HAVANA - With ten days before Cubans head to the polls, the Cuban government continues its vigorous campaign to convince the public to vote in favor of the proposed constitution.
Despite a ban on political campaigns in Cuba, the signs and bumper stickers supporting the new constitution can be found in many places: homes, roadway signs, buses and the side of buildings.
The proposed document was unanimously approved by the Cuban National Assembly back in December. It keeps Cuba as a centrally planned economy ruled by a single communist party.
Among other other things, it also recognizes private property and creates the role of prime minister in its government structure.
On February 11, by way of Twitter, Cuban President Miguel Diaz-Canel said in Spanish: “In 15 days we will have an approved constitution we all collaborated on and for the good of everyone.”
“The president is getting a head of the popular vote,” said Cuban government critic and opposition leader Manuel Cuesta Morua, who adds the Cuban government’s campaign for a 'yes' vote reflects a fear the people may not legitimize the new constitution.
While the Cuban government argues this is a democratic process, Cuesta Morua argues it can not be when you don’t give the opposition the same platform to voice their opinion.
Some who have publicly showed their dismay with the document claim they have been persecuted by the government.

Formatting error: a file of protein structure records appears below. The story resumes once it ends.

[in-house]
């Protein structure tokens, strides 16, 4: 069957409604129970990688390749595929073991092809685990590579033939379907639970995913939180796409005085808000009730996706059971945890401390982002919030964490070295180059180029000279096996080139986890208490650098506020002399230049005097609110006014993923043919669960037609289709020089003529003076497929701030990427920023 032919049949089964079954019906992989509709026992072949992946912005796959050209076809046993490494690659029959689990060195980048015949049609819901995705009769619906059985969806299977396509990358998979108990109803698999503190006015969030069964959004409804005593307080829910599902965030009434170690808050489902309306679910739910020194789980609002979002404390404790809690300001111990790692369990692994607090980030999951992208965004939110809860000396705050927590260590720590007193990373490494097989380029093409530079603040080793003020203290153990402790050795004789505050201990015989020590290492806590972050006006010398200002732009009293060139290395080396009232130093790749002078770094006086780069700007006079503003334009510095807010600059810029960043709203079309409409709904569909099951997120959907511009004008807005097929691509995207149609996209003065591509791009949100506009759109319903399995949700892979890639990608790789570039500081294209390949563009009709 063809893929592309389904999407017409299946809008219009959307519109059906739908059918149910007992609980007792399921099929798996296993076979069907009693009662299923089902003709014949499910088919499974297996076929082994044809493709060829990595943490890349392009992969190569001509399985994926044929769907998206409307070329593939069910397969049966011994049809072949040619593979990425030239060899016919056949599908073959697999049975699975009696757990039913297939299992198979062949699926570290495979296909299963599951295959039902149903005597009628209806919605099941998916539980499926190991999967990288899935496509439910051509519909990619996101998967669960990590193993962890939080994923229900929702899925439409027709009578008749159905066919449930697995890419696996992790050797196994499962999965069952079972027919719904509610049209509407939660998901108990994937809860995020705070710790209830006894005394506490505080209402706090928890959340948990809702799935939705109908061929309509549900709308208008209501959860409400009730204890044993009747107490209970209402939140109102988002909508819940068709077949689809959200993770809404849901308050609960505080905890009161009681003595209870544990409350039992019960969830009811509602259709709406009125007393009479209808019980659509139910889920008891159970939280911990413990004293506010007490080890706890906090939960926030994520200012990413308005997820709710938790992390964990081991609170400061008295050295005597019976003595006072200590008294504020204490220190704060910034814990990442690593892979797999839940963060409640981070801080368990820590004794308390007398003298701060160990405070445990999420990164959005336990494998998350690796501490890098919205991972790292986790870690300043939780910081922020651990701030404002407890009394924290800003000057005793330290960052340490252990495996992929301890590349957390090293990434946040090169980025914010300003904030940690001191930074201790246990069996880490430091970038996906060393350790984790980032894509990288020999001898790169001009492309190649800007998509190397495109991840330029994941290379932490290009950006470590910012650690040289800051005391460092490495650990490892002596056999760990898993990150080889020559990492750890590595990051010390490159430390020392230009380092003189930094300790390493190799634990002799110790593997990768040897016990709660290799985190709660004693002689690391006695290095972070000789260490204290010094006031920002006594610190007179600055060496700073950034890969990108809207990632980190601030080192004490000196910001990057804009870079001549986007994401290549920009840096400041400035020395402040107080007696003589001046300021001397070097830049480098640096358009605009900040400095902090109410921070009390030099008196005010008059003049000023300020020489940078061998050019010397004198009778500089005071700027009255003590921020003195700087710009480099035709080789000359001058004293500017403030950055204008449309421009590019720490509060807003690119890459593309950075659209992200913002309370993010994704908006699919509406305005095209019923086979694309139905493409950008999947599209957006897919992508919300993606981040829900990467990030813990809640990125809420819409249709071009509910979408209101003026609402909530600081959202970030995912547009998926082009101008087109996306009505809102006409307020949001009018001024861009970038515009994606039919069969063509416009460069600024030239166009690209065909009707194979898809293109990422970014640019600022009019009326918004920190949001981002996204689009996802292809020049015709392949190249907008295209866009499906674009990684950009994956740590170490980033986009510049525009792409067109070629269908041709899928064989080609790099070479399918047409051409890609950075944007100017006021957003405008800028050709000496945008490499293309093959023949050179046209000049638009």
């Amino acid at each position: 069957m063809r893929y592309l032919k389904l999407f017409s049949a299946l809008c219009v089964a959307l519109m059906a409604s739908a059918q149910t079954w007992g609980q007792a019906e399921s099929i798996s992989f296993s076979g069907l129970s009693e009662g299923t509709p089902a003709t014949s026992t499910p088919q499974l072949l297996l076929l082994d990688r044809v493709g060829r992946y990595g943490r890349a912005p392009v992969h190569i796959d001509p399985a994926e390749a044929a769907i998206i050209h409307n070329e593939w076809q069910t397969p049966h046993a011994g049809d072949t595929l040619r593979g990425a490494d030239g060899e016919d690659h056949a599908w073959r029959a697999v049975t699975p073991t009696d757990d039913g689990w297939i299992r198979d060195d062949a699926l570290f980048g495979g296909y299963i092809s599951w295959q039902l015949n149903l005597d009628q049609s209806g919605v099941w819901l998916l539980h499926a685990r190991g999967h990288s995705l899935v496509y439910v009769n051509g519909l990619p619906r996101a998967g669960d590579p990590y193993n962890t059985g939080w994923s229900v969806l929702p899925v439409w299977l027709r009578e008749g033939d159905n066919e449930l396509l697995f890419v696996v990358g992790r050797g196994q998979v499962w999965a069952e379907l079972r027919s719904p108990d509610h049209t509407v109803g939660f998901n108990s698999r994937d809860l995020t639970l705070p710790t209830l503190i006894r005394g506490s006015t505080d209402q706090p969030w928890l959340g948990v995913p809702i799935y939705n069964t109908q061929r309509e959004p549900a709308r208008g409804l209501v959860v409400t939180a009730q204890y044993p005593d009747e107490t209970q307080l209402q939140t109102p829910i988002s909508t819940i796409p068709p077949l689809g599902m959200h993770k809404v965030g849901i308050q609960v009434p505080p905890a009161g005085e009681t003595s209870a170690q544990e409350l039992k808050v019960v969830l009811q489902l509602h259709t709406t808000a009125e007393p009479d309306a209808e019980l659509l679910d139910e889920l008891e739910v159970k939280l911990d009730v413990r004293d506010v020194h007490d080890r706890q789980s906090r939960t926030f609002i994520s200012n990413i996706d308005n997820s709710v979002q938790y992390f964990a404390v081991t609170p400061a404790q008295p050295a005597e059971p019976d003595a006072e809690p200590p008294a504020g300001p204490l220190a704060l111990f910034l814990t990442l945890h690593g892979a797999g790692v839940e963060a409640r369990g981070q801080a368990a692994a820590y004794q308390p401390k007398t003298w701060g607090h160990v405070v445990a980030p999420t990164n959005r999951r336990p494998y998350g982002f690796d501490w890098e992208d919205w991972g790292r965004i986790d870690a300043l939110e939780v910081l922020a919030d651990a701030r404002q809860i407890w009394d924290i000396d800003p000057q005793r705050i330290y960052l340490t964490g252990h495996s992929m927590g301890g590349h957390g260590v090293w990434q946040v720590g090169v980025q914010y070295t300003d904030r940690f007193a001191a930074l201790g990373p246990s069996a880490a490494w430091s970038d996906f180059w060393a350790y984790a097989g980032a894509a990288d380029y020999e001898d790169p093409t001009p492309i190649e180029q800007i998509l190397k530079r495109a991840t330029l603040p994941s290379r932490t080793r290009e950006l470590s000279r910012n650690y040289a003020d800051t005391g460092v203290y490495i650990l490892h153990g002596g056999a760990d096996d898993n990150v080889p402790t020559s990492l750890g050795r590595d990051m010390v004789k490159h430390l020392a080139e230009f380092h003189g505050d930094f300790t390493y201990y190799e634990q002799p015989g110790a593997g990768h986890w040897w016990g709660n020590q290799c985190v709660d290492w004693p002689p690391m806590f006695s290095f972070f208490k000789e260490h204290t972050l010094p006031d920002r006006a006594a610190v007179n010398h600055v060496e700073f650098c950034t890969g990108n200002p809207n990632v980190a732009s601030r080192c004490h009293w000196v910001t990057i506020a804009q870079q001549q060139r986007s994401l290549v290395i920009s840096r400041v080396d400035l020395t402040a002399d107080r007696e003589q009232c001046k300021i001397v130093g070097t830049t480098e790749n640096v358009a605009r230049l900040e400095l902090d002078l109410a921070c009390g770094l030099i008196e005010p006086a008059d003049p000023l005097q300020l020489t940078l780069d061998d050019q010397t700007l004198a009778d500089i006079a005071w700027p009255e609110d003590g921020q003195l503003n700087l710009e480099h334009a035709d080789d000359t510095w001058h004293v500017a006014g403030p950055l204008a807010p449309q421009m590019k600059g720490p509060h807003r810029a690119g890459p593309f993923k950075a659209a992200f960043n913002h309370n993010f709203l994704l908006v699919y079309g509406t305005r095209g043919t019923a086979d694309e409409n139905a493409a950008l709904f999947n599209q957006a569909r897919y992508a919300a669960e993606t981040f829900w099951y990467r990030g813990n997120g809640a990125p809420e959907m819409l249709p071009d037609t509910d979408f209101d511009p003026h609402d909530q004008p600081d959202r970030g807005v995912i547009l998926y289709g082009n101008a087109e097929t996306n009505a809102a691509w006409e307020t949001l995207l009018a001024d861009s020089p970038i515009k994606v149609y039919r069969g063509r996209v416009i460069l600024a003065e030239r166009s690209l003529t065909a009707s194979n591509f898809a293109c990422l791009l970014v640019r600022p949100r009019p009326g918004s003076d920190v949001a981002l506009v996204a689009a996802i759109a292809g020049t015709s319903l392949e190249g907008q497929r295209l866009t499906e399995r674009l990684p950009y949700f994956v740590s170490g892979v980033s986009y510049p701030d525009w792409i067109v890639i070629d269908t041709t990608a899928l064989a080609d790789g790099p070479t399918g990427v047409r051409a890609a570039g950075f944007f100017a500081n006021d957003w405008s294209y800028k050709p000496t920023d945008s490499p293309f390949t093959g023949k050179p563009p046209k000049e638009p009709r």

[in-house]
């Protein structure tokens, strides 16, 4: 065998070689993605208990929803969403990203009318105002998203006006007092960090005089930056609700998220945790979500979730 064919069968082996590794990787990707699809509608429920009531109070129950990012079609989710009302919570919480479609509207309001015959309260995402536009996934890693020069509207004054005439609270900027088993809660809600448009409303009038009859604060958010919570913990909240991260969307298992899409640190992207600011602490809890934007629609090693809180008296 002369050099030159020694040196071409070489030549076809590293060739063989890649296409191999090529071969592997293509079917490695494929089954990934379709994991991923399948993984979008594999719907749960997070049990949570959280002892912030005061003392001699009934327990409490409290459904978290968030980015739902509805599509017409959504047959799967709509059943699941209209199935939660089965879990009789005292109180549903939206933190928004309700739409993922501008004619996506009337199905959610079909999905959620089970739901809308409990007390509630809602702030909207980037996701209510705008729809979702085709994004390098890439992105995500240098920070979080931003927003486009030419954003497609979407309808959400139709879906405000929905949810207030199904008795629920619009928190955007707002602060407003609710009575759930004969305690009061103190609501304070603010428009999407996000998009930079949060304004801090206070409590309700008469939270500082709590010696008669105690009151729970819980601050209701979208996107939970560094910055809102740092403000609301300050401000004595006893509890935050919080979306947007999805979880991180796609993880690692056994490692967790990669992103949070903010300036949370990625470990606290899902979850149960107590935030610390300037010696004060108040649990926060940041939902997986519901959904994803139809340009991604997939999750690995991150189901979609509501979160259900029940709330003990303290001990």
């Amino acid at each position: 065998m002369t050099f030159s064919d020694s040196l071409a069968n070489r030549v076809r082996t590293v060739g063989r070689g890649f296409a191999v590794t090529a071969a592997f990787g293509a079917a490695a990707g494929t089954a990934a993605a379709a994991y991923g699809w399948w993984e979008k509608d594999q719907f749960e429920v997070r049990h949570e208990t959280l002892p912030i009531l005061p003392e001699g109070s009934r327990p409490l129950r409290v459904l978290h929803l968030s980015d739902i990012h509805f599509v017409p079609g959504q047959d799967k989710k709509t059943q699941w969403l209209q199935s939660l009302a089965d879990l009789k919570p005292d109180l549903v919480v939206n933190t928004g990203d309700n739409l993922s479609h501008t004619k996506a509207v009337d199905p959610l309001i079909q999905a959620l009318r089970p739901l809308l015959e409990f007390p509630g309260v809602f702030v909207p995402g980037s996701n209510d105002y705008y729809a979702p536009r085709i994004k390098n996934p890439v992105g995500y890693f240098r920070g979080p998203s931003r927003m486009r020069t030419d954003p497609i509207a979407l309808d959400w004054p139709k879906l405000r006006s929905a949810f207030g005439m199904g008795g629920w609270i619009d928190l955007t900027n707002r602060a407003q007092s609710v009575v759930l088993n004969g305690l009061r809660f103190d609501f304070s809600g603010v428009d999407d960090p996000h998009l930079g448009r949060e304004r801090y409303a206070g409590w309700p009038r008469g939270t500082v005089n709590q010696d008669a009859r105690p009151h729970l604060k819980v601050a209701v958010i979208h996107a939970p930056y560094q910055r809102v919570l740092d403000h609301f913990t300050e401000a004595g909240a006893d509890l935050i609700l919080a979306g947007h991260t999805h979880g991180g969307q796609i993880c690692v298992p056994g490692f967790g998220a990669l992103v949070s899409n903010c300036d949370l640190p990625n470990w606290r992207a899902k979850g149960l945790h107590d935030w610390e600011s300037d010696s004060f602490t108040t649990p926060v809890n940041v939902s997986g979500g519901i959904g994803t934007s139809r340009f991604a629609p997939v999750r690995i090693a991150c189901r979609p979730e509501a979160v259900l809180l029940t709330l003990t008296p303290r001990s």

Jose Daniel Ferrer, leader of the Patriotic Union of Cuba in Santiago de Cuba, alleges he was arrested and several homes where his members live were ransacked by police simply for taking an anti-referendum stand.
“I’m going on a hunger strike,” said Ferrer, who added more than 20 other activists will be doing the same as a way to protest the referendum.
On Tuesday, the Organization of American States was also highly critical of Cuba’s constitution.
On the same day, the Cuban government fought back and called it a "new show against Cuba" by an organization that is at the service of U.S. imperialism.
“The constitution eminates from the people’s sovereign authority,” said Eugenio Martinez, director for Latin American and the Caribbean at Cuba’s Foreign Ministry.
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